|Cited Patent||Filing date||Publication date||Applicant||Title|
|US3400098 *||Jun 22, 1964||Sep 3, 1968||Shell Oil Co||Composition containing 2, 2-bis (2, 3-epoxypropoxyphenyl) propane and trimellitic anhydride|
|Citing Patent||Filing date||Publication date||Applicant||Title|
|US4171420 *||Sep 26, 1978||Oct 16, 1979||The Dow Chemical Company||Latent catalysts for promoting reaction of epoxides with phenols and/or carboxylic acids|
|US4247430 *||Apr 11, 1979||Jan 27, 1981||The Dow Chemical Company||Aqueous based slurry and method of forming a consolidated gravel pack|
|US4266079 *||Nov 5, 1979||May 5, 1981||The Dow Chemical Company||Process for preparing tetrahydrocarbylphosphonium bicarbonate salts|
|US4302574 *||May 12, 1980||Nov 24, 1981||The Dow Chemical Company||Phosphonium phenoxide catalysts for promoting reacting of epoxides with phenols and/or carboxylic acids|
|US4354015 *||Oct 21, 1981||Oct 12, 1982||The Dow Chemical Company||Phosphonium bicarbonate catalysts for promoting reaction of epoxides with phenols|
|US4366295 *||Jun 1, 1981||Dec 28, 1982||The Dow Chemical Company||Stable precatalyzed epoxy resin compositions|
|US4389520 *||Apr 5, 1982||Jun 21, 1983||Ciba-Geigy Corporation||Advancement catalysts for epoxy resins|
|US4465722 *||Jun 27, 1983||Aug 14, 1984||Ciba-Geigy Corporation||Process for the preparation of epoxide resins by the advancement method|
|US4477645 *||Jul 21, 1983||Oct 16, 1984||The Dow Chemical Company||Immobilized epoxy advancement initiators|
|US4634757 *||Jul 15, 1985||Jan 6, 1987||Shell Oil Company||Fusion product|
|US4665988 *||Apr 4, 1986||May 19, 1987||Halliburton Company||Method of preparation of variable permeability fill material for use in subterranean formations|
|US4721743 *||Aug 22, 1986||Jan 26, 1988||The Dow Chemical Company||Non-thermoset thermally stable capped epoxy resin compositions|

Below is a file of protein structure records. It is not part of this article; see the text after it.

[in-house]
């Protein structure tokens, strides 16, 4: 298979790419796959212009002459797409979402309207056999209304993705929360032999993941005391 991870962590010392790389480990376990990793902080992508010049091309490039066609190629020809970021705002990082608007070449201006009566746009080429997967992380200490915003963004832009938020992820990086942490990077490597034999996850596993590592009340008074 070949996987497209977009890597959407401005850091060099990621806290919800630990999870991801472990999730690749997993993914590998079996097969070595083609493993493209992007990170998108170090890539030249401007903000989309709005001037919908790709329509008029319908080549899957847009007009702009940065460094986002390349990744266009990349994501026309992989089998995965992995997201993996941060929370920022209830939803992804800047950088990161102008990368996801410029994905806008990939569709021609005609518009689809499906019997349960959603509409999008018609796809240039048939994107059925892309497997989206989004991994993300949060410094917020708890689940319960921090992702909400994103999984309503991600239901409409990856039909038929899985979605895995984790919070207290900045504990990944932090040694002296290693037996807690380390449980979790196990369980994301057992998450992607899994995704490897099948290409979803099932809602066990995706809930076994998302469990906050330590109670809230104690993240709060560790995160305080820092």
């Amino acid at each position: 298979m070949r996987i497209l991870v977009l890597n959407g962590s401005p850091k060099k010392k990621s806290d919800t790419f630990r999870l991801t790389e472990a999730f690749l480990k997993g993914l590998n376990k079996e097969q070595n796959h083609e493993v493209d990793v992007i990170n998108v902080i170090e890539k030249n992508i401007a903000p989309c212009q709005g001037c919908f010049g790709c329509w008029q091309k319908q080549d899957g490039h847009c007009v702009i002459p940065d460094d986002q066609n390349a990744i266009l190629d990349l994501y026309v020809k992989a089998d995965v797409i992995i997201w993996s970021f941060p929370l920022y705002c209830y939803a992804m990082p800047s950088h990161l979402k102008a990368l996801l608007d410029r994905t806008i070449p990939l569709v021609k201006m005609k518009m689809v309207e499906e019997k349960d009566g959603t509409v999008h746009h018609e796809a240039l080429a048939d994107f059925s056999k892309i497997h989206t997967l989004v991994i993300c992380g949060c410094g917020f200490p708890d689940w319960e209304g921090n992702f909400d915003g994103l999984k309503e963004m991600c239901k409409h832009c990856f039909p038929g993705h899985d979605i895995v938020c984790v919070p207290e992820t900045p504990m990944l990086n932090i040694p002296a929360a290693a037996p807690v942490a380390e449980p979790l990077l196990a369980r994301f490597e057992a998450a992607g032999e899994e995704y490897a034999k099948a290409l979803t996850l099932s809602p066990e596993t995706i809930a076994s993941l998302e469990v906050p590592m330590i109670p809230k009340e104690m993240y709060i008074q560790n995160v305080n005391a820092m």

|US4732958 *||Dec 30, 1986||Mar 22, 1988||Shell Oil Company||Epoxy fusion process|
|US4783509 *||Nov 10, 1987||Nov 8, 1988||The Dow Chemical Company||Non-thermoset thermally stable capped epoxy resin compositions|
|US5164472 *||Jan 18, 1990||Nov 17, 1992||The Dow Chemical Company||Hydroxy-functional polyethers as thermoplastic barrier resins|
|US5262456 *||Nov 5, 1992||Nov 16, 1993||Siemens Aktiengesellschaft||Fire retardant casting resin molding compounds based on epoxy resins and acidic esters of hydroxy-functional phosphors|
|US5331080 *||Sep 2, 1993||Jul 19, 1994||Ppg Industries, Inc.||Epoxide-phosphorous acid-containing reaction products and their use in coating compositions|
|US5401814 *||Oct 13, 1993||Mar 28, 1995||The Dow Chemical Company||Process for the preparation of thermoplastic poly(hydroxy ethers)|
|US6011111 *||Oct 18, 1993||Jan 4, 2000||The Dow Chemical Company||Hydroxy-phenoxyether polymer thermoplastic composites|
|US6583259 *||Nov 5, 1999||Jun 24, 2003||Fischerwerke Artur Fischer Gmbh & Co. Kg||Two-component material for chemical fixing means|
|US6586512||Sep 28, 2000||Jul 1, 2003||The Dow Chemical Company||Binding superabsorbent polymers to substrates|
|US6855901||Apr 19, 2002||Feb 15, 2005||National Recovery Technologies, Inc.||Process and apparatus for spectroscopic identification and sorting of barrier materials|
|US7189787||Apr 2, 2004||Mar 13, 2007||Valspar Sourcing, Inc.||Aqueous dispersions and coatings|
|US7592047||Oct 18, 2005||Sep 22, 2009||Valspar Sourcing, Inc.||Coating compositions for cans and methods of coating|
|US7910170||Oct 18, 2006||Mar 22, 2011||Valspar Sourcing, Inc.||Coating compositions for containers and methods of coating|
|US8092876||Jul 17, 2009||Jan 10, 2012||Valspar Sourcing, Inc.||Coating compositions for cans and methods of coating|
|US8129495||Feb 14, 2011||Mar 6, 2012||Valspar Sourcing, Inc.||Coating compositions for containers and methods of coating|
|US8142868||Jul 17, 2009||Mar 27, 2012||Valspar Sourcing, Inc.||Coating compositions for cans and methods of coating|
|US8173265||Jul 17, 2009||May 8, 2012||Valspar Sourcing, Inc.||Coating compositions for cans and methods of coating|
|US8465846||Apr 18, 2011||Jun 18, 2013||Valspar Sourcing, Inc.||Aqueous dispersions and coatings|
|US8519085||Jan 17, 2012||Aug 27, 2013||Valspar Sourcing, Inc.||Coating compositions for containers and methods of coating|
|US8617663||Mar 5, 2012||Dec 31, 2013||Valspar Sourcing, Inc.||Coating compositions for cans and methods of coating|
|US8747979||Jul 16, 2010||Jun 10, 2014||Valspar Sourcing, Inc.||Coating compositions and articles coated therewith|
|US8840966||Sep 17, 2010||Sep 23, 2014||Valspar Sourcing, Inc.||Polyurethane coating composition|
|US8911874||Jan 7, 2014||Dec 16, 2014||Valspar Sourcing, Inc.||Aqueous dispersions and coatings|
|US8997880||Jan 31, 2012||Apr 7, 2015||Wagon Trail Ventures, Inc.||Lined downhole oilfield tubulars|
|US9011999||Sep 17, 2010||Apr 21, 2015||Valspar Sourcing, Inc.||Coating composition including an unsaturated polymer|